|Robert Deutsch CTA|
by Robert Deutsch CTA *
With all the seemingly bleak news associated with looming changes to superannuation, the question continues to resurface: is putting money into superannuation still a viable financial option? The resounding answer is an unequivocal and unqualified YES!
For those thinking about superannuation investment who are confused and frightened by all of the noise associated with the upcoming 30 June tax changes, it is important to understand how those changes are likely to affect the average investor.
For a start, the average investor is unlikely to have superannuation funds in excess of $1.6m in their lifetime. So much of the noise can be ignored. For those average investors, what is largely being restricted is the amount that can be put into superannuation each and every year.
As has been well-documented elsewhere, the limits on putting money into superannuation will change in two ways in particular as of 1 July 2017.
First, the amount of after-tax non-concessional contributions that can be made in the course of a year is to be reduced from $180,000 to $100,000 with effect from 1 July 2017. Attached to this change is a broad rule that, up until 30 June 2017, up to three years can be put in in one lump sum of $540,000. After 30 June 2017, the lump sum three-year amount will be restricted to $300,000.
Second, the amount of pre-tax income that can be put into superannuation will reduce from an amount of either $35,000 or $30,000 (depending on age) up to 30 June 2017 to an amount of $25,000 thereafter for everyone. Importantly, that will include the 9.5% compulsory superannuation which is paid by the employer.
To the extent that non-concessional contributions are made, there is no tax on the contribution inside the superannuation fund. To the extent that a concessional contribution is made, a 15% tax rate applies in the superannuation fund. However, a full tax deduction will be allowed to the employee who makes the contribution.
In other words, both of these important changes are relevant to the amount that can be put into superannuation and do not affect the tax on an ongoing basis inside the fund, or the way in which benefits extracted from funds are taxed.
If the contributor is over the age of 60 and has all of the assets of the fund dedicated to the payment of a pension, there is no tax on the earnings inside the fund. In addition, if, after the age of 60, the contributor ceases to work at any one employer, the contributor can extract the funds without further tax. After the age of 65, they can withdraw those funds with no further tax, even without ceasing an employment.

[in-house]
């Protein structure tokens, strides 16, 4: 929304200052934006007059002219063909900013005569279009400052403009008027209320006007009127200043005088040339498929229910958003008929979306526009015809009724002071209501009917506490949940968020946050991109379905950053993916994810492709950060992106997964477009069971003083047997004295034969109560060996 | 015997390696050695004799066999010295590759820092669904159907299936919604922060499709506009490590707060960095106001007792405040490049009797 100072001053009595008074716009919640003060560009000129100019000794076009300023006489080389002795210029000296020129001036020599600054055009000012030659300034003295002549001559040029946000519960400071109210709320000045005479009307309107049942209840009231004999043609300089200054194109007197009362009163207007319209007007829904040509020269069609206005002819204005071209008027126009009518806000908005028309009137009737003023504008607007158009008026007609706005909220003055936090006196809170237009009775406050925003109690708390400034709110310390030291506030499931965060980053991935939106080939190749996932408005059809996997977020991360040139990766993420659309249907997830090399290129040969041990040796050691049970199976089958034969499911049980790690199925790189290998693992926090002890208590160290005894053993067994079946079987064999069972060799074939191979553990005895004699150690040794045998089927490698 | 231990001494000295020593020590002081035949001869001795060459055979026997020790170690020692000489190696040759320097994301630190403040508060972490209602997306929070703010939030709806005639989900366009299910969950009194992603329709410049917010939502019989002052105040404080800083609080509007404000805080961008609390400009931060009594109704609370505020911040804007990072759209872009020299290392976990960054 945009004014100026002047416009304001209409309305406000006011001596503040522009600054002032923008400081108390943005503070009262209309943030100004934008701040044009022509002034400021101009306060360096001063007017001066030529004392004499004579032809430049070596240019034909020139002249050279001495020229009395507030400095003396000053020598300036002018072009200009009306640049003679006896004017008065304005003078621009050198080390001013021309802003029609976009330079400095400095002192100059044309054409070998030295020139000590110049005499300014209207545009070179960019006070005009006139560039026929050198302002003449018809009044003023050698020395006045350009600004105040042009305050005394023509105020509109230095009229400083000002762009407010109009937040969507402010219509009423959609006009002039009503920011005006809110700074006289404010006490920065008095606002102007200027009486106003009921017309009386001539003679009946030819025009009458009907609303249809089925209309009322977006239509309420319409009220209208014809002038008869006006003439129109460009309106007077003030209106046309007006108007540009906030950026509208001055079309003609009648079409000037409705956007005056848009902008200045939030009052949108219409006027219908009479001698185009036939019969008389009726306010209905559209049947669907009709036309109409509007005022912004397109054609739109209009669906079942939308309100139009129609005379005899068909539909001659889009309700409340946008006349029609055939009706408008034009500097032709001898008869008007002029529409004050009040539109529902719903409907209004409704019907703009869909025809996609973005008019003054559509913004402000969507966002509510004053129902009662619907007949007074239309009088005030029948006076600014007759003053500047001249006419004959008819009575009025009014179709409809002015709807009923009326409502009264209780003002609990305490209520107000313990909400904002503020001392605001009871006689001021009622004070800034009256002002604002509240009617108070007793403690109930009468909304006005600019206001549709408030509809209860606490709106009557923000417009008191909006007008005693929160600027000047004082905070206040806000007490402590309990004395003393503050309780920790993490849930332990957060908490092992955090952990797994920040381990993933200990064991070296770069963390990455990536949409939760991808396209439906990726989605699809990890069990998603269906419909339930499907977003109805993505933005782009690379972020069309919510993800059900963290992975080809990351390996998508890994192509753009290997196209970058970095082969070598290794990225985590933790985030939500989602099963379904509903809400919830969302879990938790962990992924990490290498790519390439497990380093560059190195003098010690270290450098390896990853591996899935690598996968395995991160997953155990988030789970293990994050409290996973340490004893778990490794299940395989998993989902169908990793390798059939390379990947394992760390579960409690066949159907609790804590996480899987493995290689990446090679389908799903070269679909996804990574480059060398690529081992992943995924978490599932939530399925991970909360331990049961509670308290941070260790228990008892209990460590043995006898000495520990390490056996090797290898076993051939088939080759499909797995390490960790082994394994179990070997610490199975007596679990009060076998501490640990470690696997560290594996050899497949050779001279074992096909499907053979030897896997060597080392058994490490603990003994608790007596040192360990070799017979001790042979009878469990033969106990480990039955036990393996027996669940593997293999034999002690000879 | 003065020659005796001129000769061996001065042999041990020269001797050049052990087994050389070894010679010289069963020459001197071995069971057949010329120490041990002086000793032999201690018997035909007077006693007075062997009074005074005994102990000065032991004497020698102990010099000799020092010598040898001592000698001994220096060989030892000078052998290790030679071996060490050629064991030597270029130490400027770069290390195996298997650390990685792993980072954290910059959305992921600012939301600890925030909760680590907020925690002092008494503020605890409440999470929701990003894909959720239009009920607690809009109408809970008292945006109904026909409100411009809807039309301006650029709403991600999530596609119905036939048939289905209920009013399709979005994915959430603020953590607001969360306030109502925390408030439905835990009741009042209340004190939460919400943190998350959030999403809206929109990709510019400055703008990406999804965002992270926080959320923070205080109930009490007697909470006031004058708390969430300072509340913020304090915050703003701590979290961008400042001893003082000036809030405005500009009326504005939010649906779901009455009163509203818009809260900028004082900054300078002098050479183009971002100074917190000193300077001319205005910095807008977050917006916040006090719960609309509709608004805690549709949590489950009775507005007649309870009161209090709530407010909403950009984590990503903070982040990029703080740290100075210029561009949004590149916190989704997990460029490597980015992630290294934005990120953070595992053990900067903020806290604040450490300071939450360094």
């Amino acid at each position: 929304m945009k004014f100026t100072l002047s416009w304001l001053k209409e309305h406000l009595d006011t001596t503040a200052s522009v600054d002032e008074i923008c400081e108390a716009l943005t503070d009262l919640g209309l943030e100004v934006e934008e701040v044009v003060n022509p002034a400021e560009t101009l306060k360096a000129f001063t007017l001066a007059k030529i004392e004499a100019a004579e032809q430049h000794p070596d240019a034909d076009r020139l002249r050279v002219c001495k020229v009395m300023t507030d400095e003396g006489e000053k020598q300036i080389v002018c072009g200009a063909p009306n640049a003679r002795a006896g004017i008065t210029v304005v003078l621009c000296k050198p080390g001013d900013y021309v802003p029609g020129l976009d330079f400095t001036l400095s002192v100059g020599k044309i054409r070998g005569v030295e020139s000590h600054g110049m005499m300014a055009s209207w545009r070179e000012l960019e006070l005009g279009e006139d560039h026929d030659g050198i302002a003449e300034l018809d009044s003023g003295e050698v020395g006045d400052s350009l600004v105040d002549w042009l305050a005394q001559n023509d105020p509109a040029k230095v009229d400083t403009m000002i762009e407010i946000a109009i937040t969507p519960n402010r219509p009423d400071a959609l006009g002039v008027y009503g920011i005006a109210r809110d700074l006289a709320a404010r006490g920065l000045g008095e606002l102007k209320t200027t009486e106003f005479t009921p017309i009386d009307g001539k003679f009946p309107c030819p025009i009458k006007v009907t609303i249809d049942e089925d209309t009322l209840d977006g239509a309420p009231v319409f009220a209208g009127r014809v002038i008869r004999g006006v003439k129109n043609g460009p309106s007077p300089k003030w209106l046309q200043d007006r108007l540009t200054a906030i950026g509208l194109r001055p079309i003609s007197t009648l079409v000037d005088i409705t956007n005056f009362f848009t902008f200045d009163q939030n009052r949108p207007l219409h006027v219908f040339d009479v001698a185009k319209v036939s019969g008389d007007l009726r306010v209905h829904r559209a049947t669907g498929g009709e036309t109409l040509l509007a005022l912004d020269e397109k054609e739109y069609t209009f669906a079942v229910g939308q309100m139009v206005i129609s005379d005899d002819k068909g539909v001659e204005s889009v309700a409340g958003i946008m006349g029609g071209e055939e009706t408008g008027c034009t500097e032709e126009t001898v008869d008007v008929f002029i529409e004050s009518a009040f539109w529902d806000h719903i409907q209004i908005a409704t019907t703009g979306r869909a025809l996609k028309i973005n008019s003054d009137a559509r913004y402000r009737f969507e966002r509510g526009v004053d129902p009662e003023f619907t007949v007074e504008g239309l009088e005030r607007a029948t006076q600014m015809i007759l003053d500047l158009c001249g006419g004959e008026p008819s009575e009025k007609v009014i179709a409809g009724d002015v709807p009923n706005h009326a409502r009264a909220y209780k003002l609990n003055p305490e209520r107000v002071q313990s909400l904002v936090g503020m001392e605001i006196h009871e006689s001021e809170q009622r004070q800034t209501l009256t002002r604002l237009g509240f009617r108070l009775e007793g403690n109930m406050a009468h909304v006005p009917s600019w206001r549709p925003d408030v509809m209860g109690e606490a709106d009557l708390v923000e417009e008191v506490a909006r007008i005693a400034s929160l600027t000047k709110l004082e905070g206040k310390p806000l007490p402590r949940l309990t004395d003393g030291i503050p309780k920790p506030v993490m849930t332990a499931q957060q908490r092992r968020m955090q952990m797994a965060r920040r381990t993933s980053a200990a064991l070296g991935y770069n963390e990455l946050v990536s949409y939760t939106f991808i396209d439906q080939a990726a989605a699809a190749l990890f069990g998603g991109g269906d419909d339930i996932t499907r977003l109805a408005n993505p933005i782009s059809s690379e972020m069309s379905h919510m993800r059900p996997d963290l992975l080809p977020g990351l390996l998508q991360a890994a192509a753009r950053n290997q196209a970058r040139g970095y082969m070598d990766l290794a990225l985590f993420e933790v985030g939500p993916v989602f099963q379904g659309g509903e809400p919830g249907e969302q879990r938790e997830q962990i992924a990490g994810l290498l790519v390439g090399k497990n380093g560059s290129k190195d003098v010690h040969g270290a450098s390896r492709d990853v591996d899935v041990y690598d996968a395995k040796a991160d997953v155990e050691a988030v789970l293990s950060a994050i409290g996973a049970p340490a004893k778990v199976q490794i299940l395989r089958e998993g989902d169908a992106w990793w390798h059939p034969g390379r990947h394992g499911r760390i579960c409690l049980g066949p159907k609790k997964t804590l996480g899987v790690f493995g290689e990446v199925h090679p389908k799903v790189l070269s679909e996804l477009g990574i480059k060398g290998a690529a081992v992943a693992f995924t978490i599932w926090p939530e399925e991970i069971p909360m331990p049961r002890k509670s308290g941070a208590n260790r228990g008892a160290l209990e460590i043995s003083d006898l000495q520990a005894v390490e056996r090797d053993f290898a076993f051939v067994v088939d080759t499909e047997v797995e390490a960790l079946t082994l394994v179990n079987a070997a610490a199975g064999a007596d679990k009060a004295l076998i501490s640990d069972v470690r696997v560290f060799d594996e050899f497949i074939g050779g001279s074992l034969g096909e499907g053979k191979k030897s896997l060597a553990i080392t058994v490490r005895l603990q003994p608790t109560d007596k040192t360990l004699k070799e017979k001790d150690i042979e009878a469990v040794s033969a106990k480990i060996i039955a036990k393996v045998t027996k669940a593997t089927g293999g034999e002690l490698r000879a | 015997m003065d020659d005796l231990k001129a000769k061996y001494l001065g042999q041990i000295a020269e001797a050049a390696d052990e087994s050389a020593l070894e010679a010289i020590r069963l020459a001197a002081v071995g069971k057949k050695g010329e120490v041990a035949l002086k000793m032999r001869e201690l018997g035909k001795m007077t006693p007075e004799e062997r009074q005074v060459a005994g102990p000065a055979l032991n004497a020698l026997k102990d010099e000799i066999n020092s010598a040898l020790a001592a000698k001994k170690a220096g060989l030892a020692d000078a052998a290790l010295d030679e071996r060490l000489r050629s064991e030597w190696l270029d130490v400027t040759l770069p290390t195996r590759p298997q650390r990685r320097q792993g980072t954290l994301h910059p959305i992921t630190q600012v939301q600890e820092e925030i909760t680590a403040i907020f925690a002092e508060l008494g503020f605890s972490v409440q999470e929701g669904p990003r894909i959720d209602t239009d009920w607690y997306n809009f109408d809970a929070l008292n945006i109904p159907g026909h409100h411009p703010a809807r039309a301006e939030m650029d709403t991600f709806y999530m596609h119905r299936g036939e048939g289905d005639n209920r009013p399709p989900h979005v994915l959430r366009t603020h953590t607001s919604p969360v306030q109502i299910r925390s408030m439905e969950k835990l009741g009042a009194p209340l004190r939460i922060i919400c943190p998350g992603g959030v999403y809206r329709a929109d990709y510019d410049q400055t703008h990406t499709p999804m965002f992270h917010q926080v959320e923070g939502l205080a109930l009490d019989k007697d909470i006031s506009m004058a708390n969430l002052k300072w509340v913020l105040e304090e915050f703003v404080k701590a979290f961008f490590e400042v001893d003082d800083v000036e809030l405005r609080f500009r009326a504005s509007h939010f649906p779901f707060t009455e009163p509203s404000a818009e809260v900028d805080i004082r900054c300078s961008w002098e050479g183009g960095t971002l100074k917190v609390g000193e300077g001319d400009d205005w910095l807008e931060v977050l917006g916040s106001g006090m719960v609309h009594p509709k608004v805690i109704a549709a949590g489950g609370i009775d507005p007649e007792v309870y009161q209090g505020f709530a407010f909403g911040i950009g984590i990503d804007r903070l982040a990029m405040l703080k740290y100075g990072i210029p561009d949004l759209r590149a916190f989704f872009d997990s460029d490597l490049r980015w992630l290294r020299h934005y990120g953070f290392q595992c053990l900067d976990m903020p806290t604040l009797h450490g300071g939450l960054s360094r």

For those lucky few who have managed to secure more than $1.6m in superannuation, even after taking into account the above changes, the position is more complicated but, once properly understood, reveal a very favourable tax environment within the superannuation context.
In particular, once over the $1.6m magical number, no further non-concessional contributions can be made, and the amount over $1.6m needs to be effectively shifted from the pension to the accumulation side of the superannuation fund. In the accumulation side, 15% tax will apply within the superannuation fund.
The noise associated with these changes suggests that this is something horrific which should at all costs be avoided. However, the reality is quite the opposite.
If you are lucky enough to be in this position, you will have all assets exceeding $1.6m in an accumulation fund paying tax at 15%. Outside superannuation, the tax rate for a person with such a level of assets is likely to be the top marginal rate of 45% plus the Medicare levy — surely an outcome which makes superannuation even in the accumulation mode look very attractive.
As of June 2016, there was some $2t in total assets held within Australian superannuation, providing some form of long-term non-government funded retirement benefit to the 12 million Australians who constitute our working population.
If properly understood, the growth in this coverage is likely to accelerate in years to come, rather than diminish, as a result of the looming changes to superannuation.
Superannuation remains a preferred 'investment vehicle' when compared to the alternatives and especially to the relatively paltry amount that is payable to pensioners who utilise the traditional government-funded aged pension route.
* Robert Deutsch CTA is The Tax Institute’s Senior Tax Counsel. This article first appeared in the July issue of the Institute’s member-only journal, Taxation in Australia.
Robert will speak at the Institute's upcoming 2017 National Superannuation Conference in Sydney on 24-25 August. You can find out more on our website.